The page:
25 May 2010

Toxic CDOs Beset FDIC as Banks Fail

The Wall Street Journal

The FDIC has inherited hundreds of potentially worthless bonds that have come back to haunt the Wall Street firms that sold them, the credit-rating firms that graded them and the hundreds of small banks that bought them.

The Federal Deposit Insurance Corp., and by extension the U.S. taxpayer, owns more than 250 collateralized debt obligations that were purchased by small institutions that later failed. Although the bonds have a book value of more than $400 million, they are a headache for the agency as it grapples with the toxic assets flowing from many banks around the country.

"We're getting more of [the CDOs] all the time," said Miguel Browne, an assistant director in the FDIC's division of resolutions and receiverships. The agency has inherited such securities from about two dozen banks that have failed in the current crisis, including Omni National Bank in Atlanta, Venture Bank in Lacey, Wash., and San Diego National Bank.

The FDIC's mountain of bad securities has grown even bigger in recent weeks following the failure of Riverside National Bank of Florida, a small firm that had stuffed its investment portfolio with 27 CDOs known as trust preferred securities. Although it was a community bank with 58 branches in Florida, its pile of CDOs has almost doubled the notional value of bonds owned by the federal agency.

Now, in an unusual move, the FDIC may be preparing battle back directly. It has asked a New York court for permission to replace Riverside as plaintiff in a six-month-old lawsuit in which the bank accused more than a dozen financial firms of misrepresenting the value of the CDOs.

The FDIC's focus on CDOs comes at a time when the financial instruments are being scrutinized by regulators and prosecutors. Several Wall Street firms, including Goldman Sachs Group Inc. and Morgan Stanley, have attracted particular attention in recent weeks for what they told investors about the nature of the CDOs when the initially sold them.

The problem is that it is difficult to pin down the value of something for which there may be no market. According to FDIC estimates, that the book value of the CDOs that the agency now holds is more than $400 million. But "a lot of these things will have little or no market value," Mr. Browne said.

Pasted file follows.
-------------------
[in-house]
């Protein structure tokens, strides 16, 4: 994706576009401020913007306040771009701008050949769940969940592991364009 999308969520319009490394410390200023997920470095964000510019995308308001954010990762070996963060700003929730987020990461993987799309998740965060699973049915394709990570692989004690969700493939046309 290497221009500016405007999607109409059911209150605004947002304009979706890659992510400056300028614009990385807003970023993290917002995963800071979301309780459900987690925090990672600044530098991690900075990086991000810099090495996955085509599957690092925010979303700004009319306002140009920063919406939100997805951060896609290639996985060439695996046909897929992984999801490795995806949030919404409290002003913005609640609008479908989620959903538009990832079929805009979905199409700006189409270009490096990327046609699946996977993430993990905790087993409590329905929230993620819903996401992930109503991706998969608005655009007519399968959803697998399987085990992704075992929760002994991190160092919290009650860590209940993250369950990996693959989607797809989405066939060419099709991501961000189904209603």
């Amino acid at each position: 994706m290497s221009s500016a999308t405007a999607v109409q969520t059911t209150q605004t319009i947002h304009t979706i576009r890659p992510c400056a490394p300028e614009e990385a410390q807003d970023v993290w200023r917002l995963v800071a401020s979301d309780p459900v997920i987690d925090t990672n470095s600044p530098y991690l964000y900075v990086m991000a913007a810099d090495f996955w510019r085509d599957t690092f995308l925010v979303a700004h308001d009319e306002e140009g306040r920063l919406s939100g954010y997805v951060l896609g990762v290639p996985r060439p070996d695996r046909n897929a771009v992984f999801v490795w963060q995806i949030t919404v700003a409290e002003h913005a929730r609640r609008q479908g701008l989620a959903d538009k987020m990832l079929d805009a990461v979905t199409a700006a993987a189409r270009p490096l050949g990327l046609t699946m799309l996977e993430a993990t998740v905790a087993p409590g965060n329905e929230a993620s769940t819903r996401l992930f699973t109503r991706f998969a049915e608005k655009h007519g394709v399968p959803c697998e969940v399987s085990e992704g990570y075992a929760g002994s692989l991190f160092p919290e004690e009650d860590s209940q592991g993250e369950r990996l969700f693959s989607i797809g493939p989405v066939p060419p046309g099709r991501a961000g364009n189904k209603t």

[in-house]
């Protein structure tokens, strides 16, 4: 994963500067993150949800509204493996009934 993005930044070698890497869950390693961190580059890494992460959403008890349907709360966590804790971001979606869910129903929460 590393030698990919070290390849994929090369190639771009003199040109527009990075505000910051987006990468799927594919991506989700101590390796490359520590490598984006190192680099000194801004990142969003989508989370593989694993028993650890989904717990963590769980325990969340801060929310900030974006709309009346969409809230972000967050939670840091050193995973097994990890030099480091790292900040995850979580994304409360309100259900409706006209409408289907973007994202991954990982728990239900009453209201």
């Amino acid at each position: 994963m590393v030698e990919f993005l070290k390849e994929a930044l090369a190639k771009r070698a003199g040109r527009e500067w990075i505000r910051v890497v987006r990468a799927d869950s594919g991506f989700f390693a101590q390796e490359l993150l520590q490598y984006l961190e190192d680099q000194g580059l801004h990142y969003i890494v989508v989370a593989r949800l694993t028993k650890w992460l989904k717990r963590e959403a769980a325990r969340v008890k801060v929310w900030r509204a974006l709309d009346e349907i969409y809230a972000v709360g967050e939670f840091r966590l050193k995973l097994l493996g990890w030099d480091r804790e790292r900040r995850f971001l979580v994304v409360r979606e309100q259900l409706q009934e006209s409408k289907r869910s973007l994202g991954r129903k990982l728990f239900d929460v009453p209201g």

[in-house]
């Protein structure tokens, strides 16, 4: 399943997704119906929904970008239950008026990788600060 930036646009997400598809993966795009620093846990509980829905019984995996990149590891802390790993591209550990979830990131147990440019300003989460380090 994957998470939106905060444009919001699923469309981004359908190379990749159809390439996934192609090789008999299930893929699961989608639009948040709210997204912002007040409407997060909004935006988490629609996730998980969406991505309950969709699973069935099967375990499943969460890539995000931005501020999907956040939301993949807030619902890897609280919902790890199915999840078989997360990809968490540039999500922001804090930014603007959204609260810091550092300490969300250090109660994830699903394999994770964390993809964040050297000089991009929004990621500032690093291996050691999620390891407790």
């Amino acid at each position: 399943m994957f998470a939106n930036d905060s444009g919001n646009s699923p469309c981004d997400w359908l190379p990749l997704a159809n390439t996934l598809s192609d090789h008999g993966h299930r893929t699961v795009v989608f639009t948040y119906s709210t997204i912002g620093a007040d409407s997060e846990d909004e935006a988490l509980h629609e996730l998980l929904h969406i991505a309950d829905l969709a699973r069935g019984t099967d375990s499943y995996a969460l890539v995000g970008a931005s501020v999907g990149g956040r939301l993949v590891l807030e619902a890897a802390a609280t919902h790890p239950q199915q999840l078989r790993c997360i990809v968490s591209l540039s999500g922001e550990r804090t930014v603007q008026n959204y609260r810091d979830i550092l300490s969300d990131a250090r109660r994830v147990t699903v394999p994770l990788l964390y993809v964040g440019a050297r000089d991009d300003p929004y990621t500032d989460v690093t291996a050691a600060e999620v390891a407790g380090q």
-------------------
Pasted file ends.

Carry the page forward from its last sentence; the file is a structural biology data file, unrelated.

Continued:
The agency hopes to auction off any CDOs that have value this summer. If it can't unload them, the FDIC could be forced to write off their value, saddling taxpayers with the losses.

Many of the 200 bank failures since the beginning of 2009 have been accelerated by losses in trust preferred securities, which are a hybrid between debt and equity. More than 1,500 banks issued such securities between 2000 and 2008 after regulators ruled that they could be counted as capital, making their balance sheets appear healthier.

Wall Street brokerage firms then bought the securities from individual banks that had issued them and packaged them into CDOs. The brokerage firms then sold slices of the CDOs to other small banks. Community banks bought roughly $12 billion of these trust preferred CDOs between 2000 and 2008, according to Red Pine Advisors LLC, a New York firm that values illiquid investments.

Riverside, based in Fort Pierce, Fla., bought 27 trust preferred CDOs with a book value of $211 million between 2005 and 2007. Only two of those CDOs revealed the underlying collateral the investments relied upon, according to a lawsuit that Riverside filed last year in New York Supreme Court. It bought the securities from Wall Street firms, including Merrill Lynch, which is now owned by Bank of America Corp., FTN Financial, a unit of First Horizon National Corp., and boutique financial-services firm Keefe, Bruyette & Woods Inc. Defendants also include McGraw-Hill Cos., which owns credit-ratings firm Standard & Poor's, and Moody's Corp.'s Moody's Investor Service; the suit says that the credit raters determined the CDOs to be investment grade when they weren't.

When the financial crisis struck, the banks that issued CDOs couldn't afford to make interest payments on them. Credit-rating firms then downgraded the securities, battering their value.

That dealt a blow to Riverside, which was already stumbling under the weight of soured loans. Its CDOs dropped an average of 11 rating levels within four years. Its portfolio of trust preferred securities dropped more than 60% to $79 million by the end of 2009, according to the lawsuit.

Riverside has sued more than a dozen firms that sold it the trust preferred securities, saying they were "based on inflated investment-grade ratings, undisclosed material conflicts of interest," among other misrepresentations, according to the lawsuit.

"We believe we have meritorious defenses in this matter and intend to defend ourselves vigorously," said a spokesman for First Horizon. Representatives of KBW and Merrill declined to comment.

"We believe the claim has no legal or factual merit," said an S&P spokesman. A Moody's representative declined to comment.

But in a motion to dismiss the case, the defendants said Riverside's losses "result from the risks it knowingly assumed and from the unprecedented market cataclysm, rather than any flaw in the specific CDOs at issue here."

When Riverside failed last month, Toronto-Dominion Bank of Canada acquired the most valuable pieces, including its branches, $2.76 billion in deposits and most of its $3.42 billion of assets. The Canadian bank left the trust preferred securities to the FDIC, which also inherited Riverside's lawsuit.

Earlier this month, the FDIC filed a motion to replace Riverside as plaintiff in the case. The agency also is seeking a 90-day stay in the case as it tries to determine what the CDOs are worth.

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